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This week has seen a couple very interesting stories in high performance computing. We shared both of them over our Facebook and Twitter channels.

The first was cast as quite possibly the cheapest supercomputer you could build… and it used Raspberry Pis and legos!

Ever dreamt of owning a supercomputer but didn’t have millions of dollars to spare? Thanks to some inventive thinking by one professor, you can now make a supercomputer all your own. All you’ll need is a collection of credit card-sized computers, some Legos, and about $4,000.

This summer Simon Cox, Professor of Computational Methods at the University of Southampton, wanted to get his 6-year-old son, James, interested in computing. At about the same time the makers of Raspberry Pi – the small Linux-based computer – suggested the Pis might be linked to form a single cluster. Even better. Why teach your son computing on a computer when you can teach him on a supercomputer?

To build it, they linked 64 Pis using software called Message Passing Interface (MPI), which provides a standard language and enables communication between the cluster nodes. Cox boosted meager storage of the Pis by fitting each of them with a 16GB SD card, bringing total storage capacity to about 1 TB, and equipped it with the free plug-in, ‘Python Tools for Visual Studio.’ for code developing. They named their supercomputer “Iridis-Pi,” after the University’s own supercomputer Iridis. Iridis-Pi’s power configuration is far from optimal, however, as each Raspberry Pi requires its own power supply.

The Raspberry Pi is already seriously popular among programming enthusiasts. It’s not very powerful, but then, it’s not supposed to be. Raspberry Pi founder Eben Upton built it to be a low cost learning tool, meant for hobbyists who wanted to tinker with and learn about Linux. At just $35 a piece, the Model B still has plenty of tools: a 700MHz ARM-11 processor, 256MB of RAM, HDMI output, 2 USB ports and an Ethernet port. It’s not supposed to replace your desktop, but supplement it, and it can do many things that a PC does. You can run spreadsheets, word-processing programs, create graphics, even play games.

Read the full article – Build Your Own Supercomputer with Raspberry Pis and Legos – For Reals!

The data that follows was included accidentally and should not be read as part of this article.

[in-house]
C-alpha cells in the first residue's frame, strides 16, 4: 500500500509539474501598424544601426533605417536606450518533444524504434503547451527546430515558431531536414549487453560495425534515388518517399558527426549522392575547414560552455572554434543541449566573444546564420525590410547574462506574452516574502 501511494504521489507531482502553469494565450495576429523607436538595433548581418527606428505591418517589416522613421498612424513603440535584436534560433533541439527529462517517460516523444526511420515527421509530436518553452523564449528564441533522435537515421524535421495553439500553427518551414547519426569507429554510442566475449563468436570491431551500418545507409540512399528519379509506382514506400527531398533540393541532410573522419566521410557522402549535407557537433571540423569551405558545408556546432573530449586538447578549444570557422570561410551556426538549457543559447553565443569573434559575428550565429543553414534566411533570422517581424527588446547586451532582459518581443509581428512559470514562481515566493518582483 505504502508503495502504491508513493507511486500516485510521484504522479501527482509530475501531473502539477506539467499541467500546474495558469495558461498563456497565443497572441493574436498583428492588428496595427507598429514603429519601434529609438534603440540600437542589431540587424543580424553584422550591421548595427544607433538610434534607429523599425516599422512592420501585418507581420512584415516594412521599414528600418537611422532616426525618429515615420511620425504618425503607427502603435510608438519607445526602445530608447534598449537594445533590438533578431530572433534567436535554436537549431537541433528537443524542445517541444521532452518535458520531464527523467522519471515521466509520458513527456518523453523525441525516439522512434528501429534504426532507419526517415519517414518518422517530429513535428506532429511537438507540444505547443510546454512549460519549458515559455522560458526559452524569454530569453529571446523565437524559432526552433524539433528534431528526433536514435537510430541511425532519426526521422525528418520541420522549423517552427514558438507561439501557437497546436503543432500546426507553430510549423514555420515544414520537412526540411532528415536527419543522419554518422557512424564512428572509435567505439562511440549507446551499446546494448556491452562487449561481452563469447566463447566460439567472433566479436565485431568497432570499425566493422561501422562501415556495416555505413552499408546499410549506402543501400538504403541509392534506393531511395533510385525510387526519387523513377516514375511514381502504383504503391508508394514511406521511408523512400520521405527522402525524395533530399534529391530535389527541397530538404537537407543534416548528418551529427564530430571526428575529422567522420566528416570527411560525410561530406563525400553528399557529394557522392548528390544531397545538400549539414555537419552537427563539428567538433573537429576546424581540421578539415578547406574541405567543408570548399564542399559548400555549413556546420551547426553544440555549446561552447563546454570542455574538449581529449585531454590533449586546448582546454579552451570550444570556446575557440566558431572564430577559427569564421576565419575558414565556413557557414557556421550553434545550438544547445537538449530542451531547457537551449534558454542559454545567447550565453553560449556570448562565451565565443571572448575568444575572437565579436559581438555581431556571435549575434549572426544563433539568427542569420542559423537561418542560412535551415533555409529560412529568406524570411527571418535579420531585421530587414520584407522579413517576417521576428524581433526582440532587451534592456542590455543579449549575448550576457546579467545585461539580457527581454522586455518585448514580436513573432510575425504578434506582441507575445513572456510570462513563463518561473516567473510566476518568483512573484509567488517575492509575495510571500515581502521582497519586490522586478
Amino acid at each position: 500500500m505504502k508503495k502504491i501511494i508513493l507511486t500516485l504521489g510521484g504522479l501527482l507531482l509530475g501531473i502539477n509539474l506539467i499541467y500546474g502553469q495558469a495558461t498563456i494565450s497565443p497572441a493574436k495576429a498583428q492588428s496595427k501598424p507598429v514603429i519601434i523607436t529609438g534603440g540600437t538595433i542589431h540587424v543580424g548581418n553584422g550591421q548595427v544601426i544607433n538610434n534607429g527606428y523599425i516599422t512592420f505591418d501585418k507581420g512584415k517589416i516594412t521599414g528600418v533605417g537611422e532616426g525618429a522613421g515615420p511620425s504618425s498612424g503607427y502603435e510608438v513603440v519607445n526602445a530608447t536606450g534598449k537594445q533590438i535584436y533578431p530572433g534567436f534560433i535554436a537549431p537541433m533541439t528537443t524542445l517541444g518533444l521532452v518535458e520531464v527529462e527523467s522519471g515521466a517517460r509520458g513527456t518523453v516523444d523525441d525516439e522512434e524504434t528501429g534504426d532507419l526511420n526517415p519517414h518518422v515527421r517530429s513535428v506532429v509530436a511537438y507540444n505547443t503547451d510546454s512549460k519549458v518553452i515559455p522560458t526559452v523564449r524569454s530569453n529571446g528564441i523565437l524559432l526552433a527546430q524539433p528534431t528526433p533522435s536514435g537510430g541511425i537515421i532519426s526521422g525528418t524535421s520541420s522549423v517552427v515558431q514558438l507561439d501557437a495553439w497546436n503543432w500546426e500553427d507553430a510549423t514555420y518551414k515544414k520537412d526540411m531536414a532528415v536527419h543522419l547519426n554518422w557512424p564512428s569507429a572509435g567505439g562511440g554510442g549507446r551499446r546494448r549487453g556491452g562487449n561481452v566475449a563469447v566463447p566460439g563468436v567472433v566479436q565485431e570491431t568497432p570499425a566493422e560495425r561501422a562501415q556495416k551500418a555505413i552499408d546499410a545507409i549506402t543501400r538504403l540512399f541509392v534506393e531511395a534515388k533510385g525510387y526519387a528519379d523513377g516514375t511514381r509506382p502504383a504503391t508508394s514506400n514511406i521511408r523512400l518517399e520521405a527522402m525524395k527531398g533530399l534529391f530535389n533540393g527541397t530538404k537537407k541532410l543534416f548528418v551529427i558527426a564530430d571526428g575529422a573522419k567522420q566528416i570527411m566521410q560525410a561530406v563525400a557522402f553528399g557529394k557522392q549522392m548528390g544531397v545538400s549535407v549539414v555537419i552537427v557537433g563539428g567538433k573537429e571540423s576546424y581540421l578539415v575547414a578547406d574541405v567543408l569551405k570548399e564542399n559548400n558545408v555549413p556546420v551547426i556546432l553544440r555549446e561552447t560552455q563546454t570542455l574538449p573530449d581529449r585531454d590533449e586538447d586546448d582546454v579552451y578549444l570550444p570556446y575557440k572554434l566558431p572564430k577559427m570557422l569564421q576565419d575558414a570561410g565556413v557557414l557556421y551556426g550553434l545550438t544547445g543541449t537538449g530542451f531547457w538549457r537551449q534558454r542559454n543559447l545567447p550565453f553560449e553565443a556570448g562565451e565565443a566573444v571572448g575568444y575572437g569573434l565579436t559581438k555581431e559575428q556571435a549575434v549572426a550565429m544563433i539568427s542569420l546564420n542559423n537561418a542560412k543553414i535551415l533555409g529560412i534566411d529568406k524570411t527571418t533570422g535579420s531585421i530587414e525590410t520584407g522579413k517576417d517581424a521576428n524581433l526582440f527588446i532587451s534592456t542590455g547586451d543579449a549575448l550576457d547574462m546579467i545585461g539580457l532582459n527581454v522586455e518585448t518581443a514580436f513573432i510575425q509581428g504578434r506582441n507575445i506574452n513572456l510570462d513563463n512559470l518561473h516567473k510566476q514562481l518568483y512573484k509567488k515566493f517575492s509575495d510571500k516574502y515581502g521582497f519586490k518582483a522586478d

Of course this may not be cheapest way to break into HPC space thanks to innovation in ICC’s NovaServ line and Intel’s Xeon E5 processor series, as last week’s article HPC on a Budget showed.

But now all kidding aside, HPC attempts to do something that has never been tried – building a new universe!

How do you follow a galaxy through nearly all of time? You build a new universe.

The real challenge for cosmology is figuring out exactly what happened to those first nascent galaxies. Our telescopes don’t let us watch them in time-lapse; we can’t fast forward our images of the young universe. Instead, cosmologists must craft mathematical narratives that explain why some of those galaxies flew apart from one another, while others merged and fell into the enormous clusters and filaments that we see around us today. Even when cosmologists manage to cobble together a plausible such story, they find it difficult to check their work. If you can’t see a galaxy at every stage of its evolution, how do you make sure your story about it matches up with reality? How do you follow a galaxy through nearly all of time? Thanks to the astonishing computational power of supercomputers, a solution to this problem is beginning to emerge: You build a new universe.

In October, the world’s third fastest supercomputer, Mira, is scheduled to run the largest, most complex universe simulation ever attempted. The simulation will cram more than 12 billion years worth of cosmic evolution into just two weeks, tracking trillions of particles as they slowly coalesce into the web-like structure that defines our universe on a large scale. Cosmic simulations have been around for decades, but the technology needed to run a trillion-particle simulation only recently became available. Thanks to Moore’s Law, that technology is getting better every year. If Moore’s Law holds, the supercomputers of the late 2010s will be a thousand times more powerful than Mira and her peers. That means computational cosmologists will be able to run more simulations at faster speeds and higher resolutions. The virtual universes they create will become the testing ground for our most sophisticated ideas about the cosmos.

This could perhaps be the most ambitious project undertaken in supercomputing. We’ve never seen anyone try to build a new universe before, so we’ll be looking forward to how it goes!

Read the full article – Meet Mira, the Supercomputer That Makes Universes